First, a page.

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What to know about the Novavax vaccine

Illustration of a syringe crossing a blue shield. COVID-19 molecules surround the image.

There's a new vaccine option for people 12 and older who are looking to get their first two COVID-19 shots.

The U.S. Food and Drug Administration (FDA) granted emergency use authorization (EUA) for the Novavax vaccine, and the Centers for Disease Control and Prevention recommended the shot.

Here are some answers to key questions about the vaccine:

Does Novavax work like the other COVID-19 vaccines?

No. Novavax uses different technology than the Pfizer, Moderna, or Johnson & Johnson (J&J) vaccines.

The Pfizer and Moderna vaccines are mRNA vaccines. They use messenger RNA to teach our bodies to make a harmless protein of the coronavirus. This triggers an immune response so that our bodies can fight off the virus in the future.

The J&J vaccine is a viral vector vaccine. It uses a harmless form of the virus that causes COVID-19. That triggers an immune response. (The J&J vaccine is recommended only for adults who would not otherwise be vaccinated.)

Novavax uses a piece of the coronavirus spike protein and an ingredient called an adjuvant to build an immune response to COVID-19. The protein is made in insect cells. The adjuvant is made from the soapbark tree.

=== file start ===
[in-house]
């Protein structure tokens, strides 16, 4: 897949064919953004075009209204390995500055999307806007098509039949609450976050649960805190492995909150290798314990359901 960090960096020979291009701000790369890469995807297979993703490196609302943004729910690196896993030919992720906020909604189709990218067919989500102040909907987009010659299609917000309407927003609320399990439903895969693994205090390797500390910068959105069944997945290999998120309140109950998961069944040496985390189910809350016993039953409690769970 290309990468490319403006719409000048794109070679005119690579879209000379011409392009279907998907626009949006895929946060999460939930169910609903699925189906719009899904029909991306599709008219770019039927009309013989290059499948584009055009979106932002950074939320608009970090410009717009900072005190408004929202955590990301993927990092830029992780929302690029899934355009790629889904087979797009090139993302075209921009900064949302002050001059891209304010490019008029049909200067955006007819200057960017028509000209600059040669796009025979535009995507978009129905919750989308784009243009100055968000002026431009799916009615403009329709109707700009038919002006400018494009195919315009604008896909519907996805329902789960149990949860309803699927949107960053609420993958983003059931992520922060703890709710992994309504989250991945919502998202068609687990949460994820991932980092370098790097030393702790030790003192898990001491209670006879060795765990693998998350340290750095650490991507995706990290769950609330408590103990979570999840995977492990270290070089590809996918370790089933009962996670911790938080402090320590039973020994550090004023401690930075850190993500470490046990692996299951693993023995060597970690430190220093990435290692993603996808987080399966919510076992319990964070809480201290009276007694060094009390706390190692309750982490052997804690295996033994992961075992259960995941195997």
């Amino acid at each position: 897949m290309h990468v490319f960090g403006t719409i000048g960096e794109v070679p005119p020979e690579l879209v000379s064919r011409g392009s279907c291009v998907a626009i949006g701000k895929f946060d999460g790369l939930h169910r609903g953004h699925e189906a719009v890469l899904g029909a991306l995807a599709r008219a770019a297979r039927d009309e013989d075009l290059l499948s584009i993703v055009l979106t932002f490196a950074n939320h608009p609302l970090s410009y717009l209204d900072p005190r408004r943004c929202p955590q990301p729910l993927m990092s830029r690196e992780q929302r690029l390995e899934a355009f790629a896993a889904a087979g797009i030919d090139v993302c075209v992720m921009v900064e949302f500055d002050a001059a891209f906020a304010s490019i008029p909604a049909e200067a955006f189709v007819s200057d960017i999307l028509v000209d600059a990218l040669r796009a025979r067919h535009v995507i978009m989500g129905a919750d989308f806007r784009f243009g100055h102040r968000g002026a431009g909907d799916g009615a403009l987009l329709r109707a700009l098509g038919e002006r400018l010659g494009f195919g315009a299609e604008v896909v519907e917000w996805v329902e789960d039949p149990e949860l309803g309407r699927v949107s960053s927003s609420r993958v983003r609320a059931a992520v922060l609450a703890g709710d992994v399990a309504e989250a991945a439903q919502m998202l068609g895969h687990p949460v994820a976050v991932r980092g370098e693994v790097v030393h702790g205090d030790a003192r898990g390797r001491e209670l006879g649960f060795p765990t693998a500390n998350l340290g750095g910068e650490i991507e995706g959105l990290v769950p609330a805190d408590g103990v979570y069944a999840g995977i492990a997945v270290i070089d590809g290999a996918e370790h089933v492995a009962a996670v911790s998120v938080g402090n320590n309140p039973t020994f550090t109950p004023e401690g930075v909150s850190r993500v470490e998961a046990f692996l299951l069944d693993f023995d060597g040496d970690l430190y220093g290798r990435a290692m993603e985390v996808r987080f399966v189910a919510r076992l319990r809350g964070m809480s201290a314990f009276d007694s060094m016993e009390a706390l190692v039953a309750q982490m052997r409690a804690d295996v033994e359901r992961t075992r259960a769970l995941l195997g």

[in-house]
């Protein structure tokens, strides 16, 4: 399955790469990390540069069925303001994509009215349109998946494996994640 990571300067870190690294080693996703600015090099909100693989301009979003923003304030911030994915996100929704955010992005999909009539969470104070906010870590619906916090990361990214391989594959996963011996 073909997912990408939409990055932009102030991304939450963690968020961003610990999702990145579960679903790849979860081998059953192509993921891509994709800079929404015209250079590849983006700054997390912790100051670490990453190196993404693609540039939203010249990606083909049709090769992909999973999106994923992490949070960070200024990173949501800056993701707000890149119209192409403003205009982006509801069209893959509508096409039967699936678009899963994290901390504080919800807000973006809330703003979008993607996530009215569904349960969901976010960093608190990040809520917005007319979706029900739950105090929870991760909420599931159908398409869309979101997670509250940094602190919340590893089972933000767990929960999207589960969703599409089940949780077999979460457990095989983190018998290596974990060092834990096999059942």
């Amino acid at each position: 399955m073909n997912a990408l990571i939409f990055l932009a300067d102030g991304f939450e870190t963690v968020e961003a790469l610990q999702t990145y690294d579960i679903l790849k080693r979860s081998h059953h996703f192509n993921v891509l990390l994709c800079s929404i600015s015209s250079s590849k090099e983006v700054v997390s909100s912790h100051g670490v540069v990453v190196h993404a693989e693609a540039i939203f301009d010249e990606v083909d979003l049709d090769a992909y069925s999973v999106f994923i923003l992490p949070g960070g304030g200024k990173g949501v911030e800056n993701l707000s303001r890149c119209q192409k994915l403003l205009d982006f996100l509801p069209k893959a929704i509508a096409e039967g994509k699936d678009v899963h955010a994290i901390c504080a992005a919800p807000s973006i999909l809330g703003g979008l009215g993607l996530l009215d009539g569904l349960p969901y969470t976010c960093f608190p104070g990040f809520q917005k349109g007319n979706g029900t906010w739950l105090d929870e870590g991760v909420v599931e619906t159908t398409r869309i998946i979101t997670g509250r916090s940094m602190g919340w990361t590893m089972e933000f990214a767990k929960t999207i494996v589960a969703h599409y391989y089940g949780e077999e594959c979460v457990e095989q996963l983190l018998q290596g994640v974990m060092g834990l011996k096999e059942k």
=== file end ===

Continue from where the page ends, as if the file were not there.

This type of vaccine has been used for more than 30 years, according to CDC. Vaccines for hepatitis B, the flu and whooping cough also work in this way.

How good is it at preventing COVID-19?

The vaccine was more than 90% effective in preventing COVID-19, including severe illness. In a group of people 65 and older, the vaccine was 78% effective.

The study was conducted before the emergence of the omicron variants that have driven a surge in COVID-19 cases across the country.

Is it safe?

Novavax was studied in tens of thousands of people and found to be safe. The most common side effects were similar to those of other COVID-19 vaccines, including:

  • Fever.
  • Headache.
  • Joint pain.
  • Muscle pain.
  • Pain, redness or swelling at the injection site.
  • Tiredness.
  • Upset stomach.

A few people in the vaccine study developed heart inflammation (myocarditis). This occurred both in people who received the vaccine and those who did not. The risk of myocarditis was very low, according to FDA.

Just like other vaccines, Novavax cannot give you COVID-19.

The vaccine may not be right for everyone, though. For instance, you should not get Novavax if you've ever had a severe allergic reaction to any of its ingredients.

How many shots do you need?

Novavax is given as two injections, three to eight weeks apart. Your healthcare provider can help you decide on the timing that is right for you.

Can I choose Novavax as a booster shot?

No. The vaccine is not yet ready to be used as a booster. But that option may come later.

Talk it over

If you have questions about the new vaccine, talk to your healthcare provider. They can help you understand the risks and benefits.

You can also learn more about COVID-19 and how to protect yourself in our Coronavirus topic center.

Reviewed 8/22/22

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Disclaimer

This information is provided for educational purposes only. Individuals should always consult with their healthcare providers regarding medical care or treatment, as recommendations, services or resources are not a substitute for the advice or recommendation of an individual's physician or healthcare provider. Services or treatment options may not be covered under an individual's particular health plan.